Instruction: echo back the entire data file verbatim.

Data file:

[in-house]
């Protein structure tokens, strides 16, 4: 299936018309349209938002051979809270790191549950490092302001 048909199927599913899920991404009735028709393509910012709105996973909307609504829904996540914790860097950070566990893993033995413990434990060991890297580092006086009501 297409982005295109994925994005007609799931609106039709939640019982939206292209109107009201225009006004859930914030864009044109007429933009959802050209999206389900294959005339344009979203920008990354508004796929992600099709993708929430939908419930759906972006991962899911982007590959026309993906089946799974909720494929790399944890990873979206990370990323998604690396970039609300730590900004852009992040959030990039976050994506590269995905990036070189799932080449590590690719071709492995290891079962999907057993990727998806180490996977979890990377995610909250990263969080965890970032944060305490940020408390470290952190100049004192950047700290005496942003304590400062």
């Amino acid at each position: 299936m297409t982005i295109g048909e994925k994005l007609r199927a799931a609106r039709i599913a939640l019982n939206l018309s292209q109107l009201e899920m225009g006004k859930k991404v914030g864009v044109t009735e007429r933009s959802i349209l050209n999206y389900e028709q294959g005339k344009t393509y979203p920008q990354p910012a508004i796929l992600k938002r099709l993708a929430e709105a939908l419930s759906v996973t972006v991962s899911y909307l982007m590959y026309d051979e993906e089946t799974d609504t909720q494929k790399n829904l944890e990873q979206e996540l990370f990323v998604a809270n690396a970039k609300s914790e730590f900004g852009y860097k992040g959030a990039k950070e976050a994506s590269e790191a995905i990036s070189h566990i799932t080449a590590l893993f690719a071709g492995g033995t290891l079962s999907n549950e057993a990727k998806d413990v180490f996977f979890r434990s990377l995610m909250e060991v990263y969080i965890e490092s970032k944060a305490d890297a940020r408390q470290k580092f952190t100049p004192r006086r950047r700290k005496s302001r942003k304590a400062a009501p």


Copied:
[in-house]
């Protein structure tokens, strides 16, 4: 299936018309349209938002051979809270790191549950490092302001 048909199927599913899920991404009735028709393509910012709105996973909307609504829904996540914790860097950070566990893993033995413990434990060991890297580092006086009501 297409982005295109994925994005007609799931609106039709939640019982939206292209109107009201225009006004859930914030864009044109007429933009959802050209999206389900294959005339344009979203920008990354508004796929992600099709993708929430939908419930759906972006991962899911982007590959026309993906089946799974909720494929790399944890990873979206990370990323998604690396970039609300730590900004852009992040959030990039976050994506590269995905990036070189799932080449590590690719071709492995290891079962999907057993990727998806180490996977979890990377995610909250990263969080965890970032944060305490940020408390470290952190100049004192950047700290005496942003304590400062």
């Amino acid at each position: 299936m297409t982005i295109g048909e994925k994005l007609r199927a799931a609106r039709i599913a939640l019982n939206l018309s292209q109107l009201e899920m225009g006004k859930k991404v914030g864009v044109t009735e007429r933009s959802i349209l050209n999206y389900e028709q294959g005339k344009t393509y979203p920008q990354p910012a508004i796929l992600k938002r099709l993708a929430e709105a939908l419930s759906v996973t972006v991962s899911y909307l982007m590959y026309d051979e993906e089946t799974d609504t909720q494929k790399n829904l944890e990873q979206e996540l990370f990323v998604a809270n690396a970039k609300s914790e730590f900004g852009y860097k992040g959030a990039k950070e976050a994506s590269e790191a995905i990036s070189h566990i799932t080449a590590l893993f690719a071709g492995g033995t290891l079962s999907n549950e057993a990727k998806d413990v180490f996977f979890r434990s990377l995610m909250e060991v990263y969080i965890e490092s970032k944060a305490d890297a940020r408390q470290k580092f952190t100049p004192r006086r950047r700290k005496s302001r942003k304590a400062a009501p």